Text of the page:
As I woke the other morning and my eyes adjusted to the gathering light, I watched out the window from the warmth of my bed as a white-breasted nuthatch defied gravity; foraging up and down a tree trunk, checking under the bark and in cracks and crevices for something to eat. He was within 15 feet of a virtual smorgasbord of offerings in the birdfeeders, yet he ignored it: black oil sunflower seed, suet, nuts, thistle and dried fruit. He went about his business, looking for the morsels of nutrition his Creator had provided. The little bird was unconcerned and un-harried. I thought to myself “That little bird has a great relationship with God – no struggles there.”
How’s your relationship with God? That’s a provocative question for someone who is stuck in a personal struggle. It helps with perspective and it prompts one to look inward (and outward in a bigger way) as they search for answers. But what if the issue is your relationship with God?
I recently stepped out from the cocoon of the church and back in to the real world. And I was surprised to discover that out here, most people don’t give God much thought. Or, if they do, it’s usually with a fair measure of skepticism. They’re dismissive. God is not important or relevant enough to warrant their attention. Even less than God, the Church is not considered interesting food for thought in our modern society either.
Of course, that’s not the case with church people. We think about God. We think about Church. We think about how we can please God, what is God’s will, and how God is moving in and through the Church. “How’s your relationship with God?” is really just a re-focusing question for church people. It’s almost a gotcha question. The response is usually something like, “Oh yeah, I’ve been missing the big picture, haven’t I? Thanks for the reminder.” It usually just takes is a little nudge and church people are back on track.
I’m painting in broad strokes. It’s not quite so simple as that or as black-and-white. Not all church people are so easily refocused and not all secular people ignore God entirely. But since I’ve stepped out of the church and work in the world, I’ve become aware that my own relationship with God is mostly a wrestling match; constantly, pushing and pulling to coax the divine presence into revealing Itself. God is mostly passive in this struggle. Like a puny child arm-wrestling with all her might against the giant, who, out of boredom and lack of striving, examines the fingernails on his free hand.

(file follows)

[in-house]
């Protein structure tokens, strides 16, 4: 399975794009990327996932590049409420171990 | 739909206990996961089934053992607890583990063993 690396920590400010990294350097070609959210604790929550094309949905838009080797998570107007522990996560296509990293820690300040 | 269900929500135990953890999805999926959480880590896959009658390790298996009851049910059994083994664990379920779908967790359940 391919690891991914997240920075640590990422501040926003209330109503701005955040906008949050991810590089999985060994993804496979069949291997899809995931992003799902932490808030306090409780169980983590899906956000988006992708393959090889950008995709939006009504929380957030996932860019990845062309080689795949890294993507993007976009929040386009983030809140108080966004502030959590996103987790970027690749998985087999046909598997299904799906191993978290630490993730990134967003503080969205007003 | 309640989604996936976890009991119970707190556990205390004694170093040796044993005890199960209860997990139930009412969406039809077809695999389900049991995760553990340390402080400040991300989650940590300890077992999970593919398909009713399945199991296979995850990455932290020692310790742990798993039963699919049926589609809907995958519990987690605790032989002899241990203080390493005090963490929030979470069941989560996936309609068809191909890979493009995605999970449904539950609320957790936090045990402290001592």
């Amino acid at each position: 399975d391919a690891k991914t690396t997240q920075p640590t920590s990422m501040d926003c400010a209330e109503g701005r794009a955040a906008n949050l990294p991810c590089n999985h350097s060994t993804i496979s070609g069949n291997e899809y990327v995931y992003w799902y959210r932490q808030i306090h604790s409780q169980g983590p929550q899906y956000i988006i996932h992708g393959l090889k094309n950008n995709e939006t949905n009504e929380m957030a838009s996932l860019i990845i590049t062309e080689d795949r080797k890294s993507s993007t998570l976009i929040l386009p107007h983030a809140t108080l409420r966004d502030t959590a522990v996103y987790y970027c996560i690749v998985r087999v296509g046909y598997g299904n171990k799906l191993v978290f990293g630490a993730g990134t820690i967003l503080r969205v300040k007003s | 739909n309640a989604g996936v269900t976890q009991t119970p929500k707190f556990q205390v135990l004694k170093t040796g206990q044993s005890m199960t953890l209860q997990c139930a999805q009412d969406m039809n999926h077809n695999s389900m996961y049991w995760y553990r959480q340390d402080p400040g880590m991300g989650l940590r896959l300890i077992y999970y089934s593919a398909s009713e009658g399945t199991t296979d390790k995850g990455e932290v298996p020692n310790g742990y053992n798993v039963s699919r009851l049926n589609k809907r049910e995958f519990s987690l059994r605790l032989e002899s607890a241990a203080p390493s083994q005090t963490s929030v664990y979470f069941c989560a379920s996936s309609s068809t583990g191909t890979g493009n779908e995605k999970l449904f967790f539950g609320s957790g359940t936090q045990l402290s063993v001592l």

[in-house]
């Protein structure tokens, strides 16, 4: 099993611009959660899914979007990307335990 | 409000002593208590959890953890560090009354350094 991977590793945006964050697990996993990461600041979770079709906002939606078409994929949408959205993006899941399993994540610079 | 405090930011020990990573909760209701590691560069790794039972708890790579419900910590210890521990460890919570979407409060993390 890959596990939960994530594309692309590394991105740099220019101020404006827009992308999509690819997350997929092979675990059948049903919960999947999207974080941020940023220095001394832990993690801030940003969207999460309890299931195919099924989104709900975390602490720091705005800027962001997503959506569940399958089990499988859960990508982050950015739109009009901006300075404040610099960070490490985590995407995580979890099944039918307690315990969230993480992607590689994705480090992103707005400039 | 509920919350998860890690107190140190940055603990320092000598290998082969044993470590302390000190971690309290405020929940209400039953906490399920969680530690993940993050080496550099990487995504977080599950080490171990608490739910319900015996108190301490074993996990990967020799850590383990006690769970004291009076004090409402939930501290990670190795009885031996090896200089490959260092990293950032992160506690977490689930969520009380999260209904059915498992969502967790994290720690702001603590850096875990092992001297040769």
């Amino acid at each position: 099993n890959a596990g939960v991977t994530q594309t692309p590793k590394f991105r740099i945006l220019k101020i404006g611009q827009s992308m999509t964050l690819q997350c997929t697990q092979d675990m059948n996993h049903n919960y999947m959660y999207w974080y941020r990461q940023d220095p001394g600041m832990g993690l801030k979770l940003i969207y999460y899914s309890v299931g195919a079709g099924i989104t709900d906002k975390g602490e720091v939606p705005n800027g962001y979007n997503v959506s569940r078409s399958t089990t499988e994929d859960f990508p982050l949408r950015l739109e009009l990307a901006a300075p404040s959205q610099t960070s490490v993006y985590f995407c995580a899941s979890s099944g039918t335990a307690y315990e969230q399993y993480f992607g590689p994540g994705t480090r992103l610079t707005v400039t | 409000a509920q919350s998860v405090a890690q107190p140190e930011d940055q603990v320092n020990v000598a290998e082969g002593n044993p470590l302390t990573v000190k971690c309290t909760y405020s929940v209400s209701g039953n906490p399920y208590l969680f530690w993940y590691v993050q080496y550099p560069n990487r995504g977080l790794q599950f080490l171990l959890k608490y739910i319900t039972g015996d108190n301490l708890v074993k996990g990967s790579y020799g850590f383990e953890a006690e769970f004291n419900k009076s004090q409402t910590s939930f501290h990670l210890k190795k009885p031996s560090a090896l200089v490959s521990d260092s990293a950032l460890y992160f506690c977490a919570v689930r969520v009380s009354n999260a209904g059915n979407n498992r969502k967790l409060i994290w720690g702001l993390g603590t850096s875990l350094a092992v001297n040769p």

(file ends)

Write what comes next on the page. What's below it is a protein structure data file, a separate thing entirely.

So if I, former pastor and present Seeker/Advocate of Kingdom Values struggle with God much of the time, it’s no wonder the world also wrestles with God. I am meeting a lot of people these days who doubt God’s existence. Not in a hostile or aggressive way -- they just don't believe in a Divine Consciousness. They are self-proclaimed agnostics and atheists who have come to the conclusion that the human mind is the highest manifestation of intellect the universe offers. They don’t “need” a God to be smarter, bigger, or more in control than they already are.
I don’t doubt the existence of God. I’ve experienced God in too many ways to dismiss the Creator as myth. But when I do doubt, it’s about God’s character. The theodicy issue is tough. I fear God. But every time I start to go down that path, thinking that this God of the universe is un-feeling and un–caring about something so inconsequential as me, I experience a moment of great personal mercy, when love, compassion and tenderness wash over me in such a way that it takes my breath away. When I doubt the goodness of God, it is really the goodness in me that’s in question. Who am I, that I demand the attention of the Creator of the Universe? Who am I to think God should attend to my needs and desires, or anyone else’s for that matter? Yet, the Great God of the Universe does. He cares immeasurably more for us than even we care for ourselves.
“Consider the birds of the air, they neither sow nor reap, they have neither storehouse nor barn, and yet God feeds them. Of how much more value are you than the birds!” Luke 12:24